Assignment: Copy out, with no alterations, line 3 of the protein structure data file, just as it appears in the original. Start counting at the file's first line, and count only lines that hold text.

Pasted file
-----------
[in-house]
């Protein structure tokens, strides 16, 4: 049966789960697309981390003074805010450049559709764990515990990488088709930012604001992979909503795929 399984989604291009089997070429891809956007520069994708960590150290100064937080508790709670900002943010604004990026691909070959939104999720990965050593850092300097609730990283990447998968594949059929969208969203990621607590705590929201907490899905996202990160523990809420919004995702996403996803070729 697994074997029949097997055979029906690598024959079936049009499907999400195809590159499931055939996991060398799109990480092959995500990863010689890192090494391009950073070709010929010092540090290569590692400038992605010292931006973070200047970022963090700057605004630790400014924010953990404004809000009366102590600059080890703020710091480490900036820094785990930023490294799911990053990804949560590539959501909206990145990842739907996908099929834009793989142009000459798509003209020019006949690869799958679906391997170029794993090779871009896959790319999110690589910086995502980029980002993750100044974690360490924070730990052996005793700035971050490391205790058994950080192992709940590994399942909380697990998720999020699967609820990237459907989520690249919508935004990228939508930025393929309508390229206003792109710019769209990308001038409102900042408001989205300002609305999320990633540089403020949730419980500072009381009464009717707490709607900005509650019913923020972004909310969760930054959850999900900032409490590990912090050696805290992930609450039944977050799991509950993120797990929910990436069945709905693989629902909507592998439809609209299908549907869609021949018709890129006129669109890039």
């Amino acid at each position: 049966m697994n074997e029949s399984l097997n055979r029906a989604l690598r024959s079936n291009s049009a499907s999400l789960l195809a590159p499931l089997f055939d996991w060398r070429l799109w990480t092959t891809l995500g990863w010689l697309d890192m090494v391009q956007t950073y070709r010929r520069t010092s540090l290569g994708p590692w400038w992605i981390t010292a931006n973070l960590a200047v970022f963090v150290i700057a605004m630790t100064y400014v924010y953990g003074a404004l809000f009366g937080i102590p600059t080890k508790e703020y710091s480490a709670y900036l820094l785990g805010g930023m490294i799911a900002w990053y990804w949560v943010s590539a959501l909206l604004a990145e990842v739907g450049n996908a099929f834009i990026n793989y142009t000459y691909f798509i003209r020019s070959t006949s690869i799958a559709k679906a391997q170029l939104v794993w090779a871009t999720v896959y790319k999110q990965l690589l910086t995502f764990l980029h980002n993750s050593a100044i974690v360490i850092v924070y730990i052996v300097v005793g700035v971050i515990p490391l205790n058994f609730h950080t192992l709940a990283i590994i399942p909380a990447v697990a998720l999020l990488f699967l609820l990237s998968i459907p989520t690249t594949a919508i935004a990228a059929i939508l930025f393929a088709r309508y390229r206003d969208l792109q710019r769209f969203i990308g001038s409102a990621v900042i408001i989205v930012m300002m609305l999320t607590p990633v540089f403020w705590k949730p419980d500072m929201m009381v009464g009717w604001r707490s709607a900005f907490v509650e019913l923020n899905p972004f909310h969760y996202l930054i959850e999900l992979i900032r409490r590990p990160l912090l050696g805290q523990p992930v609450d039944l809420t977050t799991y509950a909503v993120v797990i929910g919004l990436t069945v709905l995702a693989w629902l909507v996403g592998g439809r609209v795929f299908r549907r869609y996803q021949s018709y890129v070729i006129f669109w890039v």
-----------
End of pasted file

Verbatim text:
């Amino acid at each position: 049966m697994n074997e029949s399984l097997n055979r029906a989604l690598r024959s079936n291009s049009a499907s999400l789960l195809a590159p499931l089997f055939d996991w060398r070429l799109w990480t092959t891809l995500g990863w010689l697309d890192m090494v391009q956007t950073y070709r010929r520069t010092s540090l290569g994708p590692w400038w992605i981390t010292a931006n973070l960590a200047v970022f963090v150290i700057a605004m630790t100064y400014v924010y953990g003074a404004l809000f009366g937080i102590p600059t080890k508790e703020y710091s480490a709670y900036l820094l785990g805010g930023m490294i799911a900002w990053y990804w949560v943010s590539a959501l909206l604004a990145e990842v739907g450049n996908a099929f834009i990026n793989y142009t000459y691909f798509i003209r020019s070959t006949s690869i799958a559709k679906a391997q170029l939104v794993w090779a871009t999720v896959y790319k999110q990965l690589l910086t995502f764990l980029h980002n993750s050593a100044i974690v360490i850092v924070y730990i052996v300097v005793g700035v971050i515990p490391l205790n058994f609730h950080t192992l709940a990283i590994i399942p909380a990447v697990a998720l999020l990488f699967l609820l990237s998968i459907p989520t690249t594949a919508i935004a990228a059929i939508l930025f393929a088709r309508y390229r206003d969208l792109q710019r769209f969203i990308g001038s409102a990621v900042i408001i989205v930012m300002m609305l999320t607590p990633v540089f403020w705590k949730p419980d500072m929201m009381v009464g009717w604001r707490s709607a900005f907490v509650e019913l923020n899905p972004f909310h969760y996202l930054i959850e999900l992979i900032r409490r590990p990160l912090l050696g805290q523990p992930v609450d039944l809420t977050t799991y509950a909503v993120v797990i929910g919004l990436t069945v709905l995702a693989w629902l909507v996403g592998g439809r609209v795929f299908r549907r869609y996803q021949s018709y890129v070729i006129f669109w890039v």